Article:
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Tapping Into American Aspirations

This article first appeared in the Spring 2017 issue of Change Agent.

Even in these challenging times, we find common ground for justice in America.

One month after the 2016 presidential election, six focus group participants gathered around a table in Grand Rapids, Michigan, to talk about their lives and their country. They didn’t know that some of them had voted for Republican Donald Trump, while others had voted for Democrat Hillary Clinton or Green Party candidate Jill Stein.

The conversation wasn’t about the election, in fact. It was about their aspirations—for their lives, their communities, and their country—and big ideas like “opportunity” and “inequality.”

Focus group participants in cities across the country in late 2016 expressed common concerns about the problem of rising inequality in America. They shared aspirations for achieving a more level playing field and expressed support for measures to get there. We found in town after town that when you put aside partisan debate and simply ask people about their hopes for themselves and America, there is striking unity.

The Ford Foundation supports more than 1,000 front-line social change organizations in the U.S. For years, these organizations have been expressing concern about a narrative of America that they felt divided people and discouraged support for measures to address poverty and inequality. That narrative, they believe, is based on a commonly held myth about opportunity, which says: “Everyone has equal opportunity in America. If you’re willing to work hard, you’ll get ahead.”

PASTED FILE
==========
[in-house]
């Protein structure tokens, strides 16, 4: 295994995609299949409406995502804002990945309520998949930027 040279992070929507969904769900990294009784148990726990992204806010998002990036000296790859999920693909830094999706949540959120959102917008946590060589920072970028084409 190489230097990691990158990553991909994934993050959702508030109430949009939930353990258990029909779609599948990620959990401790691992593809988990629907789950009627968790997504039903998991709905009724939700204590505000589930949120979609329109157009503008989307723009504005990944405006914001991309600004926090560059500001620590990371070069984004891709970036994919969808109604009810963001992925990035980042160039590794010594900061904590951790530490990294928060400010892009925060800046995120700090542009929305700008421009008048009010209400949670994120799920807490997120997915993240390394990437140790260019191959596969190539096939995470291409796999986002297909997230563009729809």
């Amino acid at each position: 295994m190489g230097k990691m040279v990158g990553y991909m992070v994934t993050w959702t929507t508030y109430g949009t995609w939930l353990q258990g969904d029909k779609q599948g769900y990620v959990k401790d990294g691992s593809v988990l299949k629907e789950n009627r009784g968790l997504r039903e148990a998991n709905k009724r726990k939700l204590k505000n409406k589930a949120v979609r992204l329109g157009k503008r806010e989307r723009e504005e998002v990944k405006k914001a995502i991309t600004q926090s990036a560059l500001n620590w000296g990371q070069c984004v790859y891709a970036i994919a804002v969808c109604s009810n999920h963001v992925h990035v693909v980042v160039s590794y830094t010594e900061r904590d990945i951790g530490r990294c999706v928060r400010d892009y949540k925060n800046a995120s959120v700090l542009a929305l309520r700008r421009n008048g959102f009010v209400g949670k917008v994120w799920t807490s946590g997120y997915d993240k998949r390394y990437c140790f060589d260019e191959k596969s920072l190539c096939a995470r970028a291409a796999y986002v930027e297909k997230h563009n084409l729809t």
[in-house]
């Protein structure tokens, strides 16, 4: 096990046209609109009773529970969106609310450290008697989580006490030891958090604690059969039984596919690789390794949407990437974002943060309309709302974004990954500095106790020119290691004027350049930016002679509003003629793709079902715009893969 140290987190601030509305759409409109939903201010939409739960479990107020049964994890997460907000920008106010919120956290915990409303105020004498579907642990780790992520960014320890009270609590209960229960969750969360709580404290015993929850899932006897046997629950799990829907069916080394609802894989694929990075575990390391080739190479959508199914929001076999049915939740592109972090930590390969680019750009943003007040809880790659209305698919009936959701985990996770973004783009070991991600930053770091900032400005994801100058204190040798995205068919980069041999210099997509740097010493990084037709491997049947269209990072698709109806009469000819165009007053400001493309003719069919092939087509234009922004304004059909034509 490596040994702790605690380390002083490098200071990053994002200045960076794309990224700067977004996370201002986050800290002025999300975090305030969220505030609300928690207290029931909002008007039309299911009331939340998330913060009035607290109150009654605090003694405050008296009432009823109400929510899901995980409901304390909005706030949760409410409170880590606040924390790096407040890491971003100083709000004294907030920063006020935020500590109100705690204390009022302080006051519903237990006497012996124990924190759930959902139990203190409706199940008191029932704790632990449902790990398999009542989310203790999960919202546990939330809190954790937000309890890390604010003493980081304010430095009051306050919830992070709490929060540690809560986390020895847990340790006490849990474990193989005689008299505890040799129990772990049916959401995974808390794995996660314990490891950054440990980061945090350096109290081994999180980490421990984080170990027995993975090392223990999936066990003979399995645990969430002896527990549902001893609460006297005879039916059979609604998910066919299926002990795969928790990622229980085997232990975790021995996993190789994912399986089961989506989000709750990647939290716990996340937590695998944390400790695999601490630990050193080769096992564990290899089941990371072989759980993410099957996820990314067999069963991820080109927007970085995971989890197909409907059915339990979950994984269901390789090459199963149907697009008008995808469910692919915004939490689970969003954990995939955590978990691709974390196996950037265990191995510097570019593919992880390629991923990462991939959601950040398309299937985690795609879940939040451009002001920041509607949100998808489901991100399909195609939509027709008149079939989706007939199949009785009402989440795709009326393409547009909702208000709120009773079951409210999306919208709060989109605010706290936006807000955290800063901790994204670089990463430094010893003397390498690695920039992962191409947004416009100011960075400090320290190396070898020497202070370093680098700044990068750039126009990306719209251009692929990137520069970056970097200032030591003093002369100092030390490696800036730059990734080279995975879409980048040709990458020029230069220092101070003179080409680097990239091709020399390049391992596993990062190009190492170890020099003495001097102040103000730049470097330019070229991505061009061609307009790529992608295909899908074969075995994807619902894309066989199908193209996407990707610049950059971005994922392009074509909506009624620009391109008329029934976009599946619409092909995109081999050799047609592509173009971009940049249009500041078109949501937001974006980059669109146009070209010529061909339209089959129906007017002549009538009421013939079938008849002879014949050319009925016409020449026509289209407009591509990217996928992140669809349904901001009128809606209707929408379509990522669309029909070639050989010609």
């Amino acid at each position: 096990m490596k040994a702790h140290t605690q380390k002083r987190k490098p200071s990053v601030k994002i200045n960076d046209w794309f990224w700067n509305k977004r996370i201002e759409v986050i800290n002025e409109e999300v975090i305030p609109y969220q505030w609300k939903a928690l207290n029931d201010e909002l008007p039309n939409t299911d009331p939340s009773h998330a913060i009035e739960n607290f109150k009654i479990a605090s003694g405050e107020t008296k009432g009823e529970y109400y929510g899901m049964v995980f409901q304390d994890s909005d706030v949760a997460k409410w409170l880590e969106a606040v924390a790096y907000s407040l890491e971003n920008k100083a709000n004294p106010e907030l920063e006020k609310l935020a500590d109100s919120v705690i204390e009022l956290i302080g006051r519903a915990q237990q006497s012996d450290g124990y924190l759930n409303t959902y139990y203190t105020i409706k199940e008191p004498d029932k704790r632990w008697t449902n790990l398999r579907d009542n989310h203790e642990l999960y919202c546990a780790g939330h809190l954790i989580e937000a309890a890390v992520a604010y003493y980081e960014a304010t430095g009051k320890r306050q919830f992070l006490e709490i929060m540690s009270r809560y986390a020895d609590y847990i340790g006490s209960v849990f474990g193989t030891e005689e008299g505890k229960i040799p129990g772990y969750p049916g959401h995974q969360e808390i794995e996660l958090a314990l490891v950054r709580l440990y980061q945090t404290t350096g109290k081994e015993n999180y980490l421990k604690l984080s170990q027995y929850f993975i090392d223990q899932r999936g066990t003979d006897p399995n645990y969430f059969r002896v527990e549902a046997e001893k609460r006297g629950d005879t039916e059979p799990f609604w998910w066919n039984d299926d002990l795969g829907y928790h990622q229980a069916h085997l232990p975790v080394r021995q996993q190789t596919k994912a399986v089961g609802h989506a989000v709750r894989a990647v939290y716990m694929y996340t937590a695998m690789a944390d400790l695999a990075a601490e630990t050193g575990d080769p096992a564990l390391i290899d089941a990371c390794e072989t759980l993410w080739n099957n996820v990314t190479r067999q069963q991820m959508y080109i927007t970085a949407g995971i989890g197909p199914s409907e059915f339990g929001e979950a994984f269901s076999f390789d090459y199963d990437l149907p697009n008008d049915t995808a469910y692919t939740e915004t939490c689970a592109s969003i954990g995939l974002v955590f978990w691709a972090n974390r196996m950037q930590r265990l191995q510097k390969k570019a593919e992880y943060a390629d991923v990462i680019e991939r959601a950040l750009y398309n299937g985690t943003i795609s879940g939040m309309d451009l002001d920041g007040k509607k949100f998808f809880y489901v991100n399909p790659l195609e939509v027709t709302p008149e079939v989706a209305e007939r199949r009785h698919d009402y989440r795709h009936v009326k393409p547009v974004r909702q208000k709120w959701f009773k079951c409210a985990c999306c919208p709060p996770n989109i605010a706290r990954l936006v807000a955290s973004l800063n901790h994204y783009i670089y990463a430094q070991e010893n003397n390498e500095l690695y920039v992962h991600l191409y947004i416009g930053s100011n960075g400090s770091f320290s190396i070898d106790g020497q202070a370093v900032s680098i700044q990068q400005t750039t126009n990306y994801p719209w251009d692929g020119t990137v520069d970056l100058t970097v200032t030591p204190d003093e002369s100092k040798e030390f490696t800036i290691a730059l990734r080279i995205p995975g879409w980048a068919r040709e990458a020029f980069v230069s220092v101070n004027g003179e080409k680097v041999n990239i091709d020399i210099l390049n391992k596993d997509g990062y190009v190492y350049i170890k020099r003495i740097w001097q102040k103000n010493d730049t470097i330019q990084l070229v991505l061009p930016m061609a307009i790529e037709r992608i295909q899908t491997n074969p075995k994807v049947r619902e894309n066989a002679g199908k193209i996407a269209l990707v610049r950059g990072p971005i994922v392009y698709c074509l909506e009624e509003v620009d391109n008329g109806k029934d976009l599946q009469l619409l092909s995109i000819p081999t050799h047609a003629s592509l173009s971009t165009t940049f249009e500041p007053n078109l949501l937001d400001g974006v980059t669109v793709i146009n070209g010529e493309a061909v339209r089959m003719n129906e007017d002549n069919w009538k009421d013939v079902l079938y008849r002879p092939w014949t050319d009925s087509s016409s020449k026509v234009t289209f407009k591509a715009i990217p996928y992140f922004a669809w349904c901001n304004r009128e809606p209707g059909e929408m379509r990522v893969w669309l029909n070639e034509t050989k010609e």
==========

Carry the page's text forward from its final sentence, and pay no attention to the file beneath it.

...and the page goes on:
In 2012, the Ford Foundation and Hattaway Communications joined forces to understand this well-established narrative and if it might be replaced with something equally deep and powerful in the American psyche. We wanted to understand the elements of American identity today, and how those insights inform how non-profit organizations engage with people to advance important causes.

Since then, American Aspirations has conducted dozens of ethnographic interviews in people’s homes, led an ongoing series of focus group conversations, and conducted a survey of more than 2,000 Americans representing the nation’s full diversity.

Why Explore Identity and Aspiration?

Brain science says it’s difficult to dislodge an entrenched narrative by offering facts and figures that disprove it; each of us tends to reject ideas and information that do not confirm our established worldview. To “change the narrative” on any topic, communicators must side-step deeply held but counterproductive narratives by offering equally resonant and more constructive ones.

To gain these kinds of insights, we decided it was important to explore American identity and aspirations, deep and powerful motivators that shape people’s openness to what you have to say, drive their decision-making, and tap their sense of purpose and hope.

Early in our research, using qualitative methods, we identified six broad elements of American identity that appear widely shared. None of these should come as a surprise; they are core elements of American identity that we see again and again in political discourse, popular culture, and advertising.

The unique self: Americans see themselves in highly individualistic terms—unique, hard-working, self-determining. In our research they spoke little about the larger community or “village” of which they are a part.
The pursuit of happiness: Close to their unique self-concept is the pursuit of personal fulfillment, be it in work accomplishment, work/life balance, self-expression, or exciting life experiences.